Category removed[edit]

My mistake. The reason I removed the category 'Spanish colonial governors and administrators' is because the article is already under its subcategory 'Governors of Cuba' not because he was not a governor of any Spanish colony. My apologies. Thanks. Briarfallen (talk) 18:46, 9 April 2013 (UTC)

Rewrite and Neutrality Tag[edit]

This article is anything but neutral and requires nothing short of a rewrite. Where's the discussion of de Soto's fortune from slaving? De Soto ordering the mutilation of Native Americans? The discussion of the potentially millions dead due to de Soto's pigs? Entire sections contain no references whatsoever and usesterminology like "recently", "the latest", and "current". It contains dubious, out of context lines presented as fact such as "When Chief Hirrihigua of the Uzita ordered Ortiz to be roasted alive, his daughter reportedly begged for the Spaniard's life", echoing similarly dubious claims like that of John Smith. De Soto's kidnapping of the Lady of Cofitachequi isn't even mentioned—according to this article, he just stopped over for a bit, maybe for tea!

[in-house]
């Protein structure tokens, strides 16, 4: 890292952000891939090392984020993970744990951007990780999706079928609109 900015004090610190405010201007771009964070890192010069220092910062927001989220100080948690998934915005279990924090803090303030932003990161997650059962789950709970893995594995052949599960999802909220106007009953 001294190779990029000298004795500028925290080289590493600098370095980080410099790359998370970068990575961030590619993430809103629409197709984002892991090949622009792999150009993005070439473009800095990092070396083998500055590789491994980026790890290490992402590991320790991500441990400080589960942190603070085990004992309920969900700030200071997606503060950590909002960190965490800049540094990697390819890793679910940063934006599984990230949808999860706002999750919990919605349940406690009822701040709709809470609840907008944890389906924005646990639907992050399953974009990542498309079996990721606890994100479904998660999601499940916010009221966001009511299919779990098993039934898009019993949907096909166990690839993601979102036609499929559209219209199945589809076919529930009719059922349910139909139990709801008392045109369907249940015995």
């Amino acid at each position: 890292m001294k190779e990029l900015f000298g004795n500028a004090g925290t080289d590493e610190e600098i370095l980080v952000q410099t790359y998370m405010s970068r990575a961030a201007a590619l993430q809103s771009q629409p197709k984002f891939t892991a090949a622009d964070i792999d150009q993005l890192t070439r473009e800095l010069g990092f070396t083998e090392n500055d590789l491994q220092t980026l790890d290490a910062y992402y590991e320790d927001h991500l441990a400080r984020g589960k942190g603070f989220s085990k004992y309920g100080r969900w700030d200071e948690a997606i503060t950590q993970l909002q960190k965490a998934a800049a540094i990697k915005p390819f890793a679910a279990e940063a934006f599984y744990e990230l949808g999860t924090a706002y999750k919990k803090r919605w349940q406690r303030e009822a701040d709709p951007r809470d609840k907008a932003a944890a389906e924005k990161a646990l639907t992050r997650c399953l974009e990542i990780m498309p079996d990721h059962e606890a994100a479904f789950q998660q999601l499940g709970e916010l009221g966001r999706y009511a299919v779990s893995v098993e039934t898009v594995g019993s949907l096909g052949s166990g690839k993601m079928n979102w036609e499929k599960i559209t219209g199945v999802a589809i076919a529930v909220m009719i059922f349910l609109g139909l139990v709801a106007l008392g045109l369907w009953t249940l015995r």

Further, words are randomly italicized. De Sota's infamous treatment of the Coosa is completely glossed over ("De Soto's expedition spent another month in the Coosa chiefdom before turning south toward the Gulf of Mexico to meet two ships bearing fresh supplies from Havana.") Additionally, whoever wrote this also decided that they knew better than scholars and synthesized a number of sources to come up with something like a cohesive narrative, which is hardly what the historical record reflects. Reading this, one would never suspect that de Soto came as a ruthless conquerer. Was this article written by some local tourist bureau? :bloodofox: (talk) 02:47, 27 September 2013 (UTC)